The NOACs presented in this review are rapidly acting anticoagulants after oral administration characterized by predictable pharmacokinetics and pharmacodynamics. Their active concentration in plasma is dose dependent and is not significantly influenced by diet and food intake. In contrast to the treatment with VKAs, treatment with NOACs does not need any routine laboratory monitoring for dose adjustment, at least for the majority of patients. These properties might improve the adherence of the antithrombotic treatment in cancer patients if these drugs prove their efficacy and safety.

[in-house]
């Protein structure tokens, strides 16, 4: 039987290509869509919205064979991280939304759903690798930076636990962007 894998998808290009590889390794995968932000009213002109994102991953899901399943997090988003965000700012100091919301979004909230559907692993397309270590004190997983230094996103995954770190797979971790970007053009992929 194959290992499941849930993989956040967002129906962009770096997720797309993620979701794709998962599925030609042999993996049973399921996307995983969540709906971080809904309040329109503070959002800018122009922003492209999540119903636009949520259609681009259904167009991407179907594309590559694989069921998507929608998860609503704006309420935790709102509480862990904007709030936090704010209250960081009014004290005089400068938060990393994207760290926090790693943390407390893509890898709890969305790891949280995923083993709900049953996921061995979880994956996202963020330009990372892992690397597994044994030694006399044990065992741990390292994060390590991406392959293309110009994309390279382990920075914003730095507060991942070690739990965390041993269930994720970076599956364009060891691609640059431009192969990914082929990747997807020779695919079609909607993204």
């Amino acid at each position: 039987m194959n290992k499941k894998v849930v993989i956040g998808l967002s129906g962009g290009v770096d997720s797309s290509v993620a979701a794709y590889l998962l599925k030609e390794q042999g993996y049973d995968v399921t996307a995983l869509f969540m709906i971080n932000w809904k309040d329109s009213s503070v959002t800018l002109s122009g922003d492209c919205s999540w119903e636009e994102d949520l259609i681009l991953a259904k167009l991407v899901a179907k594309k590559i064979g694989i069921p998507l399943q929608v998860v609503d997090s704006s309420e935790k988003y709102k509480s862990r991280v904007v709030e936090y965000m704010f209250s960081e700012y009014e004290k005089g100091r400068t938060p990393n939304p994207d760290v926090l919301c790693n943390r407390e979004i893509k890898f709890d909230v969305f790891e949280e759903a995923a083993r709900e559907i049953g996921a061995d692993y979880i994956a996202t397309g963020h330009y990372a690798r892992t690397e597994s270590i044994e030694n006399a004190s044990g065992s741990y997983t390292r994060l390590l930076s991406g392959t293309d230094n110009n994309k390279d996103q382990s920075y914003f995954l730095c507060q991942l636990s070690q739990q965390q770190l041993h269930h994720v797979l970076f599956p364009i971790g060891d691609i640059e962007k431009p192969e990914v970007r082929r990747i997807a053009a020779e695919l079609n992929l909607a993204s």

LMWHs offer advantages over warfarin for extended VTE treatment in cancer patients, since they induce a more significant reduction of the risk of recurrent VTE as compared with warfarin. In addition, the use of LMWHs simplifies the treatment because they can be administered in weight-adjusted doses without routine coagulation monitoring. Nonetheless, the need for daily subcutaneous injections renders LMWHs less than ideal for long-term treatment of VTE and negatively influences the quality of life of patients.